– When feasible, creating an account in the city’s Capital Improvement Program (CIP) to fund acquisition and/or community-focused investments in the Highway 99 area.

And speaking of budget challenges, the council is also scheduled July 2 to hear a report from Mayor Rosen’s Blue Ribbon Panel regarding its conclusions and recommendations related to ensuring the city’s financial health.

Prior to the 7 p.m. business meeting, the council will meet at 5:30 p.m. to receive an update from Rosen on a range of topics, including the council’s work plan, the 2024 Comprehensive Plan update, city-owned assets, budget development, the wastewater treatment plan, retail theft and “ensuring Edmonds is a safe and welcoming community.”

The 5:30 p.m. meeting will be in person in the Brackett Room, 3rd floor of Edmonds City Hall, 121 5th Ave. N. You can also view it remotely at https://zoom.us/j/95798484261. Or join by phone: US: +1 253 215 8782. The webinar ID is 957 9848 4261. You can see the meeting agenda here.

The 7 p.m. meeting will be in the council chambers, Public Safety Complex, 250 5th Ave. N. It can also be viewed via Zoom or be joined by phone using the same links as above. In addition, the 7 p.m. meeting will be streamed live on the Council Meeting web page (where you can see the complete agenda), Comcast channel 21, and Ziply channel 39.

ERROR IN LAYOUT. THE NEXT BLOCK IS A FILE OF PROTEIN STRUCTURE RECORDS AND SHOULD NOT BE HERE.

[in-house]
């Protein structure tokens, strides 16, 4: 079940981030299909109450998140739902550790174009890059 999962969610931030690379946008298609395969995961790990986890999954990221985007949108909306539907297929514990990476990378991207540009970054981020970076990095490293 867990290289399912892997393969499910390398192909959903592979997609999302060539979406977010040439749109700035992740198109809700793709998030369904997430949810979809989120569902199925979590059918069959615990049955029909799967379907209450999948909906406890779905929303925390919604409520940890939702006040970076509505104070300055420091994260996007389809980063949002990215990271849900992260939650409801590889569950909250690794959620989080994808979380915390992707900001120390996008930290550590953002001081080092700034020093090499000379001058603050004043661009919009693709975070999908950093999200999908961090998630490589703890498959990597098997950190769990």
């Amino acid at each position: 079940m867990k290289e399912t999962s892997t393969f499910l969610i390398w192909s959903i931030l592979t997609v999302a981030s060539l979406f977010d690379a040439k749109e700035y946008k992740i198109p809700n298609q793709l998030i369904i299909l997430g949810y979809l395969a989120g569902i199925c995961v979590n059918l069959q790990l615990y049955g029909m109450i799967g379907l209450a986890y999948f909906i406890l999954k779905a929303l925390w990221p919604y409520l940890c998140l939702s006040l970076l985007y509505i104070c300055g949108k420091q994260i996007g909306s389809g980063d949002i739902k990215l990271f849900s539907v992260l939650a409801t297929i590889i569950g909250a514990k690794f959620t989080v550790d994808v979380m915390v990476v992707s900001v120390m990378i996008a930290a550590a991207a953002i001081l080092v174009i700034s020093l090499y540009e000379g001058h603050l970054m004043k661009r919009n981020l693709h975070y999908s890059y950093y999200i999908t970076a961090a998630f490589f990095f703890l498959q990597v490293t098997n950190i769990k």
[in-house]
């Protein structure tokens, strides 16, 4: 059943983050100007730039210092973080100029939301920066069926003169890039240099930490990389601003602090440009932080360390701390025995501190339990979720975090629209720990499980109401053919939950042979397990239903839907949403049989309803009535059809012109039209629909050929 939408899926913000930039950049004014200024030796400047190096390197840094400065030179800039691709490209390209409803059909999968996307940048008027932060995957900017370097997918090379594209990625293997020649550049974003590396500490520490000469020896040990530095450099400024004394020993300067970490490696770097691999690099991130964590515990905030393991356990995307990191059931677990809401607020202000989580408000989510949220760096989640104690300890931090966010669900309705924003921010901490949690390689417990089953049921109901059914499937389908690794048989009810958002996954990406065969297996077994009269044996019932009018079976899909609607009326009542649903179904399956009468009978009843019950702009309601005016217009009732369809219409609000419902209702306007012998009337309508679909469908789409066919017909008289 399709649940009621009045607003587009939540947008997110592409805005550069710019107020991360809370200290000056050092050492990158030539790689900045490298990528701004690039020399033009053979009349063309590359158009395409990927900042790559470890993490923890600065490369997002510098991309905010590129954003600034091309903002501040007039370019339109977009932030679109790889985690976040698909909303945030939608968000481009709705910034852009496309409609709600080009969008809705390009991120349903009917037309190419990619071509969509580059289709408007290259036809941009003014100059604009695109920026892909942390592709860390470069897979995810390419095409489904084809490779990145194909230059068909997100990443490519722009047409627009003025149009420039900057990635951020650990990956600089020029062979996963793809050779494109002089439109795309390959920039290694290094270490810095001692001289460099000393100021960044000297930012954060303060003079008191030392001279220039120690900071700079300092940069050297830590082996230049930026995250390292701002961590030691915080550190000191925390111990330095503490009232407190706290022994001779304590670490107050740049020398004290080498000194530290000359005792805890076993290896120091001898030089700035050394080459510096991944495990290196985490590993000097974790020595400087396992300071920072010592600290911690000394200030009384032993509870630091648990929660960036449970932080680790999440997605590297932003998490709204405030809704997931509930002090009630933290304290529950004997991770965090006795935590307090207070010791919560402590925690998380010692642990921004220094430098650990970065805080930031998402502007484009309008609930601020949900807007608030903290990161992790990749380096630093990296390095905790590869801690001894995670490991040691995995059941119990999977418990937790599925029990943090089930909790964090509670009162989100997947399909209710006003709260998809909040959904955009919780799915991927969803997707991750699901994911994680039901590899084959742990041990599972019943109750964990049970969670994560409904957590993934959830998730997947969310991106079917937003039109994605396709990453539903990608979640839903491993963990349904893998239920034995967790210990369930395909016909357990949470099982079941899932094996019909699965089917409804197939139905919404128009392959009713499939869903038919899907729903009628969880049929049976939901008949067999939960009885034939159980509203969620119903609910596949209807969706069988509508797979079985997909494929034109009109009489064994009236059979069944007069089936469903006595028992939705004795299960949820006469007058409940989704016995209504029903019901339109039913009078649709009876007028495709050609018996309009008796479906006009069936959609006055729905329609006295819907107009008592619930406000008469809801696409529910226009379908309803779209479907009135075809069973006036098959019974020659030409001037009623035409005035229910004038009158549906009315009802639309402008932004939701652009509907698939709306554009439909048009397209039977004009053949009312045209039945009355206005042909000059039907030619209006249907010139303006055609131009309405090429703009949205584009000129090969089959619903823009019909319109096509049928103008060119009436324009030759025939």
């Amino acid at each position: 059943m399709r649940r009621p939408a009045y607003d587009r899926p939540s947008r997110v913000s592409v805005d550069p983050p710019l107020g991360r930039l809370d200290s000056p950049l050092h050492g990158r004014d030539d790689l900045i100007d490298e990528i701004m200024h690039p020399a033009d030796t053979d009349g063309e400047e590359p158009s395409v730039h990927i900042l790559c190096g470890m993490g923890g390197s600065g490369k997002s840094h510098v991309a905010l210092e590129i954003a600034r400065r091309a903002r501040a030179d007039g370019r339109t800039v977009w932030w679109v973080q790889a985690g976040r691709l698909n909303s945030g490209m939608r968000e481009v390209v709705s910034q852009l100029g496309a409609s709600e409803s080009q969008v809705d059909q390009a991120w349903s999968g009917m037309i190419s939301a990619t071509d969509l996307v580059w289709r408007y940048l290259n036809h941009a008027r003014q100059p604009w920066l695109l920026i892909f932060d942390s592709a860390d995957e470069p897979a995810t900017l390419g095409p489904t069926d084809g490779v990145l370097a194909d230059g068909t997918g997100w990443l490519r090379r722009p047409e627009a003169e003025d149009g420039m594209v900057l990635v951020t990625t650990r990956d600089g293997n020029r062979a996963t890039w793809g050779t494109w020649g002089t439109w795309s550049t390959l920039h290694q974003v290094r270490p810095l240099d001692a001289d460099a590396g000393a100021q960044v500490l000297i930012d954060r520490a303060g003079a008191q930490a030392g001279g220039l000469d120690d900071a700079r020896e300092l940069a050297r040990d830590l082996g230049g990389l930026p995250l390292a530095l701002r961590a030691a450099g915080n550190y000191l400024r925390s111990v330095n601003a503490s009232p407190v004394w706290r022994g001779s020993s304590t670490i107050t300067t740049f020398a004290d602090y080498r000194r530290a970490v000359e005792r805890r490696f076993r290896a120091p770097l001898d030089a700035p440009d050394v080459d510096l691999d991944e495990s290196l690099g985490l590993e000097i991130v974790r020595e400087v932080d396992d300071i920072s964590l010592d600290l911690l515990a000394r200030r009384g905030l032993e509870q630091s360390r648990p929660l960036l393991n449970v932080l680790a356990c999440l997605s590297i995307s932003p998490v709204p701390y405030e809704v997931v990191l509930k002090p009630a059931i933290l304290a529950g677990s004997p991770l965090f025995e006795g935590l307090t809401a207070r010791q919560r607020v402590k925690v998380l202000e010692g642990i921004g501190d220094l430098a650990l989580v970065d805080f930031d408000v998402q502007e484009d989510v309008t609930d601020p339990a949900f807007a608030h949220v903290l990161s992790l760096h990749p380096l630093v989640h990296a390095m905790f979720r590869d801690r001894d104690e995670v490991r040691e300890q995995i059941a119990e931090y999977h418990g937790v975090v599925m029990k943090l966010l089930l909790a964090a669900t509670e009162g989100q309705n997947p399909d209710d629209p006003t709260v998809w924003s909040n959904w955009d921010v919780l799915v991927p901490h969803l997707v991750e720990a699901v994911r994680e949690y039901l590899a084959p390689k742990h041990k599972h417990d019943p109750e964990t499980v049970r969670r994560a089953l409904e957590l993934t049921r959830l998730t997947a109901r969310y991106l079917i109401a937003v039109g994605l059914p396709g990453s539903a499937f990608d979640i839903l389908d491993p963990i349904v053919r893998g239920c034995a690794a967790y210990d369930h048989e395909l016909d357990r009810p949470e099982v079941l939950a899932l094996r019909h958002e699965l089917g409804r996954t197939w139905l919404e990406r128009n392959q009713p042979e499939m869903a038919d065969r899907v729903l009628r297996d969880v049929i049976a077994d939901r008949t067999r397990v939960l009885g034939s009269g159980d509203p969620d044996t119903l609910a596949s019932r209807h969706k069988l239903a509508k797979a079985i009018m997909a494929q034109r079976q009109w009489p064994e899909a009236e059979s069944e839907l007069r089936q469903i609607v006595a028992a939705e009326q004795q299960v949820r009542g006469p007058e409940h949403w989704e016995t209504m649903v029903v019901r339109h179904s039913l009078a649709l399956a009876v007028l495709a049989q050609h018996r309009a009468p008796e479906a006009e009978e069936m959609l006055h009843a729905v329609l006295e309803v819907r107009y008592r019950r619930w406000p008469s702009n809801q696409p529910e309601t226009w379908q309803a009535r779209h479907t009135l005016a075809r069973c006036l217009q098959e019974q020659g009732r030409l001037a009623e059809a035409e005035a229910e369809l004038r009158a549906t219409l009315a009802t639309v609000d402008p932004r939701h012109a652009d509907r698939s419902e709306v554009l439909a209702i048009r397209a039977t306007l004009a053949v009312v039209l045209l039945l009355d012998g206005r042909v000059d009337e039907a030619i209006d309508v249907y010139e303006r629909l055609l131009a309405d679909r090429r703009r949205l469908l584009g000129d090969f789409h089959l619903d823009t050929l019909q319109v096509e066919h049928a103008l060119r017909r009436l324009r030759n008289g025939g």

1. Editor- thank you for reporting on the agenda for the special meeting between the Mayor and the City Council. The agenda topics are complex and cannot be covered in any detail in the time allowed. But even a high level briefing on where the City is at is welcome. I look forward to reading your column about the meeting highlights in a couple days. Thanks for the time you invest in covering City business. There’s a lot going on right now.

  2. Thank you Mayor Rosen and staff for bringing common sense to the Landmark 99 discussion.

  3. The City has managed to take the really bad idea of the Landmark purchase and morph it into full employment for city staff and consultants.

  4. Problem solved-put up more red light cameras. We should be able to fund the Landmark site with ease. I could easily be a member of this City Council.

  5. My vision is a unique, boutique hotel on this site … jobs, jobs, jobs and a taxed business.